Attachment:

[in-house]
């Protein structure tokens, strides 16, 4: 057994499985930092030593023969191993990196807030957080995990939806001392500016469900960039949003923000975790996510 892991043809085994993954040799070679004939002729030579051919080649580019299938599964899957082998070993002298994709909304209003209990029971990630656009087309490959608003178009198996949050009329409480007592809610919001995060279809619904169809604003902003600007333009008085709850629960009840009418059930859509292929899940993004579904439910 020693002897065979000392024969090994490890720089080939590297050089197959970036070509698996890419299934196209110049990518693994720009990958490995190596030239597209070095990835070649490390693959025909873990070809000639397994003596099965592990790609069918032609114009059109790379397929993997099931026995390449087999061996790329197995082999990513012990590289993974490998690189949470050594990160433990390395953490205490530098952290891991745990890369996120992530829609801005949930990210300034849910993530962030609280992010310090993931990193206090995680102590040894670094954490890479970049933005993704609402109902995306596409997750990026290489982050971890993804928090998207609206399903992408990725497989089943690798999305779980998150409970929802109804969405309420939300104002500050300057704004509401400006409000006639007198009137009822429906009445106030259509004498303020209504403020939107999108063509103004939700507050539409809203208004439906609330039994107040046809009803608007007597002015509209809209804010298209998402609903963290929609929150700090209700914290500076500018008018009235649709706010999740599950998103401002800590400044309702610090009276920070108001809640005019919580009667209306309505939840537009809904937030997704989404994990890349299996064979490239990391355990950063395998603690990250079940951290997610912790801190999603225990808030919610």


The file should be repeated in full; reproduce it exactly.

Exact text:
[in-house]
């Protein structure tokens, strides 16, 4: 057994499985930092030593023969191993990196807030957080995990939806001392500016469900960039949003923000975790996510 892991043809085994993954040799070679004939002729030579051919080649580019299938599964899957082998070993002298994709909304209003209990029971990630656009087309490959608003178009198996949050009329409480007592809610919001995060279809619904169809604003902003600007333009008085709850629960009840009418059930859509292929899940993004579904439910 020693002897065979000392024969090994490890720089080939590297050089197959970036070509698996890419299934196209110049990518693994720009990958490995190596030239597209070095990835070649490390693959025909873990070809000639397994003596099965592990790609069918032609114009059109790379397929993997099931026995390449087999061996790329197995082999990513012990590289993974490998690189949470050594990160433990390395953490205490530098952290891991745990890369996120992530829609801005949930990210300034849910993530962030609280992010310090993931990193206090995680102590040894670094954490890479970049933005993704609402109902995306596409997750990026290489982050971890993804928090998207609206399903992408990725497989089943690798999305779980998150409970929802109804969405309420939300104002500050300057704004509401400006409000006639007198009137009822429906009445106030259509004498303020209504403020939107999108063509103004939700507050539409809203208004439906609330039994107040046809009803608007007597002015509209809209804010298209998402609903963290929609929150700090209700914290500076500018008018009235649709706010999740599950998103401002800590400044309702610090009276920070108001809640005019919580009667209306309505939840537009809904937030997704989404994990890349299996064979490239990391355990950063395998603690990250079940951290997610912790801190999603225990808030919610």